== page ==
Up until he had this one teacher, he was a good student. For 10 years in the public school system, he and been in the top 5% of his class.
Then, he was put in a tenth grade government with a Tea Party ideologue as the teacher. Being a good student, he challenged her assertions: that climate change was liberal propaganda; that SNAP was a communist program, that Medicare and Medicaid needed to be eliminated, that the markets were the sole determination of character, that we needed to get rid of every environmental law, that blacks were born dumb and no schooling would rectify that, that Mexicans needed to be gassed in concentration camps because it was too expensive to ship them back…
This was the first year of inBloom and every teacher was asked to fill out data on each of their students. There were 400 data fields that needed to be filled out, including grades, attendance records, academic subjects, course levels, disabilities. Administrators can also upload certain details that students or parents may be comfortable sharing with teachers, but not with unknown technology vendors. InBloom’s data elements, for instance, include family relationships (“foster parent” or “father’s significant other” or “mother’s fourth husband”) and reasons for enrollment changes (“withdrawn due to illness” or “leaving school as a victim of a serious violent incident”)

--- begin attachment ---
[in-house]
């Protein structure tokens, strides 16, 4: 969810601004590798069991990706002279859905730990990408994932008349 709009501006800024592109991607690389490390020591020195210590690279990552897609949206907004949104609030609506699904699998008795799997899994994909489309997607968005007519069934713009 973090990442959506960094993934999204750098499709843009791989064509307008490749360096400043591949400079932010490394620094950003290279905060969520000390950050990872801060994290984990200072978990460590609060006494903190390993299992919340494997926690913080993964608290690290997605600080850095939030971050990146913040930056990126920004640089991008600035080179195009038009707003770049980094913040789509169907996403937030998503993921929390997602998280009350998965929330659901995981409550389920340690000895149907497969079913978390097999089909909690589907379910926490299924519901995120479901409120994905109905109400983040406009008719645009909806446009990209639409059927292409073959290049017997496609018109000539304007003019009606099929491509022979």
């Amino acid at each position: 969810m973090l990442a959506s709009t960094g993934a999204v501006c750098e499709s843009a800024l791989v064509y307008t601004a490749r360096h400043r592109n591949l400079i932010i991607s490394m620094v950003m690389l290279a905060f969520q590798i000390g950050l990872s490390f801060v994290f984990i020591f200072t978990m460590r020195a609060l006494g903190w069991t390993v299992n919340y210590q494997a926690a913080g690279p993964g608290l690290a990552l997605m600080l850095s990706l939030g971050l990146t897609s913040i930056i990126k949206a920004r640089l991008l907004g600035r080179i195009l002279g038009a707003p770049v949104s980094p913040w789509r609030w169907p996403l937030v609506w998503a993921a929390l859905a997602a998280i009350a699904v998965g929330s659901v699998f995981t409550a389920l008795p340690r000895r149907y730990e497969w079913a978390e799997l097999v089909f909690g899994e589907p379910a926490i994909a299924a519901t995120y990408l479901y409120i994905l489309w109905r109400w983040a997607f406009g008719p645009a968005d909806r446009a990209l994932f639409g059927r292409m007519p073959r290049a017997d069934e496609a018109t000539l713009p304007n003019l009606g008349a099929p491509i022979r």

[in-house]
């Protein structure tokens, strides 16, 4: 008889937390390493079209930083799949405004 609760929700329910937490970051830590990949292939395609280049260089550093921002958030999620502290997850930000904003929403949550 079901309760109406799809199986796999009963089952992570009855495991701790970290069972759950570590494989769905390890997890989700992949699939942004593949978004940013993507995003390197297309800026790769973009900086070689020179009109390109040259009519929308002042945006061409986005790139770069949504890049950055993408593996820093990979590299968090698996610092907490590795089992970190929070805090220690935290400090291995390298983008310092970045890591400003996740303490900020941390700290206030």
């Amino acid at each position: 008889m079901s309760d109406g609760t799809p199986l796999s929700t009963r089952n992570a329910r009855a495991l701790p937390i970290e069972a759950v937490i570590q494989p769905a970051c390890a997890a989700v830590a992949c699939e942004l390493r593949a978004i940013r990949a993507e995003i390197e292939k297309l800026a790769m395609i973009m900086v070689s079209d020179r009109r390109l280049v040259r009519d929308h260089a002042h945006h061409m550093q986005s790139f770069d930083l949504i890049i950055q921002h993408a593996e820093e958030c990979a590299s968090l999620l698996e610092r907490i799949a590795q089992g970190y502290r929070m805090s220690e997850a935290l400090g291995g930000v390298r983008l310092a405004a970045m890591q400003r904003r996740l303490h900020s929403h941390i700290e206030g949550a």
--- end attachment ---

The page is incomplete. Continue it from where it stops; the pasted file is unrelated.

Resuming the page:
One privacy lawyer, said she was particularly troubled by the disciplinary details that could be uploaded to inBloom because its system included subjective designations like “perpetrator,” “victim” and “principal watch list.”
And that is what happened to our former good student. He is now in prison.
Did you know that solely because of Common Core, that parents no longer control their child’s data if it was gathered electronically? As in the case of this student, they don’t even know what is stored under his name in Amazon’s cloud, and from there, it can spread now far as the eye can see… Future colleges! Future employers! Future Advertisers! Remember all those privacy forms you have to sign? They are only valid for information on paper. When it comes to electronics, they simply “Do Not Apply!”
In Delaware, thank Dave Sokola.